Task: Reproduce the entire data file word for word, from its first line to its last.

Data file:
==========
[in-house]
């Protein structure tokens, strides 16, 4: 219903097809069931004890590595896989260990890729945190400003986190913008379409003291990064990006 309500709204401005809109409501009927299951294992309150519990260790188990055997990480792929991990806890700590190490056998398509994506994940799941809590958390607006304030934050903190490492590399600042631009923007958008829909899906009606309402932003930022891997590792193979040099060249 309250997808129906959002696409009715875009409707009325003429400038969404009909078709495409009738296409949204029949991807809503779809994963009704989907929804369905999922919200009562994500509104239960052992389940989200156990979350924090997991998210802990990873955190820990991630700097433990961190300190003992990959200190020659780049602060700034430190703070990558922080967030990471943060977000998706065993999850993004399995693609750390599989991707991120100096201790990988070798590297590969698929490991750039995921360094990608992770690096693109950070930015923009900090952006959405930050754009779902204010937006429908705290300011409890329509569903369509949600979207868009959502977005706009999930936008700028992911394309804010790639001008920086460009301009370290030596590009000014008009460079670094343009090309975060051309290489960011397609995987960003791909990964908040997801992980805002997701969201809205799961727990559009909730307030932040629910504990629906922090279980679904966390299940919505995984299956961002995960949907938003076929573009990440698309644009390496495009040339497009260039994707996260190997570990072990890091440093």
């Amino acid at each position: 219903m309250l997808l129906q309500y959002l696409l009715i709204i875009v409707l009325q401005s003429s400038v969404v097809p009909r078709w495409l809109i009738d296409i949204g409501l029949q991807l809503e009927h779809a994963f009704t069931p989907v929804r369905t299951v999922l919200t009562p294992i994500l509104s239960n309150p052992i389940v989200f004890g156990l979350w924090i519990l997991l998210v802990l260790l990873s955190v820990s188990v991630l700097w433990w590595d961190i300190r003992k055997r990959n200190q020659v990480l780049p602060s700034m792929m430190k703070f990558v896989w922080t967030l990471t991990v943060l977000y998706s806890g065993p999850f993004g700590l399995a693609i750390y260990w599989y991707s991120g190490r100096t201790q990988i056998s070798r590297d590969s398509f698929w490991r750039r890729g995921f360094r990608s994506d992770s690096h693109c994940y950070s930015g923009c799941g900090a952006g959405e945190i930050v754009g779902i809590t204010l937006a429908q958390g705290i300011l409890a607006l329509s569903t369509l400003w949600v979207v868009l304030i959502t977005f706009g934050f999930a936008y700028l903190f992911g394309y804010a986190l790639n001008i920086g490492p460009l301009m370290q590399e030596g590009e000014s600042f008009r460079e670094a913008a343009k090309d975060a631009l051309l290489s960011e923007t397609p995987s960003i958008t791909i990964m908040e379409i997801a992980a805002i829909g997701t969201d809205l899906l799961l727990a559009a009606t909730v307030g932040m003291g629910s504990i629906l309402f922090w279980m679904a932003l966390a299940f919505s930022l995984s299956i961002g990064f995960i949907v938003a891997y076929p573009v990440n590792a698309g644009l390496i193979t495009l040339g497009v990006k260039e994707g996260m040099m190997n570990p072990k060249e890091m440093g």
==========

[in-house]
């Protein structure tokens, strides 16, 4: 219903097809069931004890590595896989260990890729945190400003986190913008379409003291990064990006 309500709204401005809109409501009927299951294992309150519990260790188990055997990480792929991990806890700590190490056998398509994506994940799941809590958390607006304030934050903190490492590399600042631009923007958008829909899906009606309402932003930022891997590792193979040099060249 309250997808129906959002696409009715875009409707009325003429400038969404009909078709495409009738296409949204029949991807809503779809994963009704989907929804369905999922919200009562994500509104239960052992389940989200156990979350924090997991998210802990990873955190820990991630700097433990961190300190003992990959200190020659780049602060700034430190703070990558922080967030990471943060977000998706065993999850993004399995693609750390599989991707991120100096201790990988070798590297590969698929490991750039995921360094990608992770690096693109950070930015923009900090952006959405930050754009779902204010937006429908705290300011409890329509569903369509949600979207868009959502977005706009999930936008700028992911394309804010790639001008920086460009301009370290030596590009000014008009460079670094343009090309975060051309290489960011397609995987960003791909990964908040997801992980805002997701969201809205799961727990559009909730307030932040629910504990629906922090279980679904966390299940919505995984299956961002995960949907938003076929573009990440698309644009390496495009040339497009260039994707996260190997570990072990890091440093």
């Amino acid at each position: 219903m309250l997808l129906q309500y959002l696409l009715i709204i875009v409707l009325q401005s003429s400038v969404v097809p009909r078709w495409l809109i009738d296409i949204g409501l029949q991807l809503e009927h779809a994963f009704t069931p989907v929804r369905t299951v999922l919200t009562p294992i994500l509104s239960n309150p052992i389940v989200f004890g156990l979350w924090i519990l997991l998210v802990l260790l990873s955190v820990s188990v991630l700097w433990w590595d961190i300190r003992k055997r990959n200190q020659v990480l780049p602060s700034m792929m430190k703070f990558v896989w922080t967030l990471t991990v943060l977000y998706s806890g065993p999850f993004g700590l399995a693609i750390y260990w599989y991707s991120g190490r100096t201790q990988i056998s070798r590297d590969s398509f698929w490991r750039r890729g995921f360094r990608s994506d992770s690096h693109c994940y950070s930015g923009c799941g900090a952006g959405e945190i930050v754009g779902i809590t204010l937006a429908q958390g705290i300011l409890a607006l329509s569903t369509l400003w949600v979207v868009l304030i959502t977005f706009g934050f999930a936008y700028l903190f992911g394309y804010a986190l790639n001008i920086g490492p460009l301009m370290q590399e030596g590009e000014s600042f008009r460079e670094a913008a343009k090309d975060a631009l051309l290489s960011e923007t397609p995987s960003i958008t791909i990964m908040e379409i997801a992980a805002i829909g997701t969201d809205l899906l799961l727990a559009a009606t909730v307030g932040m003291g629910s504990i629906l309402f922090w279980m679904a932003l966390a299940f919505s930022l995984s299956i961002g990064f995960i949907v938003a891997y076929p573009v990440n590792a698309g644009l390496i193979t495009l040339g497009v990006k260039e994707g996260m040099m190997n570990p072990k060249e890091m440093g």